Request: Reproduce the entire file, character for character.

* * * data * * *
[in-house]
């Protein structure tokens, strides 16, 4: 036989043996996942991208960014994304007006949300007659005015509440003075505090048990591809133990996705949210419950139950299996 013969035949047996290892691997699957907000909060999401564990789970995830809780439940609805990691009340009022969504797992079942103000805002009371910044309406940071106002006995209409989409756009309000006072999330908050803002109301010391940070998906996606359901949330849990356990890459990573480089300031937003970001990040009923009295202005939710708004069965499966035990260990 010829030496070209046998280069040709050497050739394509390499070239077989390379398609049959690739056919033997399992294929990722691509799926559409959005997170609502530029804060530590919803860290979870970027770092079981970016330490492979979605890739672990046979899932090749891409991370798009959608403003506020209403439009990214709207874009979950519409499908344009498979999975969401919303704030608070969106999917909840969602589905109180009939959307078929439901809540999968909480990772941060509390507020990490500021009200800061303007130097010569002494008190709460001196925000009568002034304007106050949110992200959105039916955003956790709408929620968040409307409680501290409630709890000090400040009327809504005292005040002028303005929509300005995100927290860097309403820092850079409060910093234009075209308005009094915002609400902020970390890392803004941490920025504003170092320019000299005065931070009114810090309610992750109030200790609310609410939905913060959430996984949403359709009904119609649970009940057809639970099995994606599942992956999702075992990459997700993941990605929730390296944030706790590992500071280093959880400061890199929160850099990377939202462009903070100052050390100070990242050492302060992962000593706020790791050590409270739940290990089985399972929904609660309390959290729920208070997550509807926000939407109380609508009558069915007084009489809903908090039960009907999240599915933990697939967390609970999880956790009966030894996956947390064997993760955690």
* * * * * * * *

[in-house]
């Protein structure tokens, strides 16, 4: 036989043996996942991208960014994304007006949300007659005015509440003075505090048990591809133990996705949210419950139950299996 013969035949047996290892691997699957907000909060999401564990789970995830809780439940609805990691009340009022969504797992079942103000805002009371910044309406940071106002006995209409989409756009309000006072999330908050803002109301010391940070998906996606359901949330849990356990890459990573480089300031937003970001990040009923009295202005939710708004069965499966035990260990 010829030496070209046998280069040709050497050739394509390499070239077989390379398609049959690739056919033997399992294929990722691509799926559409959005997170609502530029804060530590919803860290979870970027770092079981970016330490492979979605890739672990046979899932090749891409991370798009959608403003506020209403439009990214709207874009979950519409499908344009498979999975969401919303704030608070969106999917909840969602589905109180009939959307078929439901809540999968909480990772941060509390507020990490500021009200800061303007130097010569002494008190709460001196925000009568002034304007106050949110992200959105039916955003956790709408929620968040409307409680501290409630709890000090400040009327809504005292005040002028303005929509300005995100927290860097309403820092850079409060910093234009075209308005009094915002609400902020970390890392803004941490920025504003170092320019000299005065931070009114810090309610992750109030200790609310609410939905913060959430996984949403359709009904119609649970009940057809639970099995994606599942992956999702075992990459997700993941990605929730390296944030706790590992500071280093959880400061890199929160850099990377939202462009903070100052050390100070990242050492302060992962000593706020790791050590409270739940290990089985399972929904609660309390959290729920208070997550509807926000939407109380609508009558069915007084009489809903908090039960009907999240599915933990697939967390609970999880956790009966030894996956947390064997993760955690």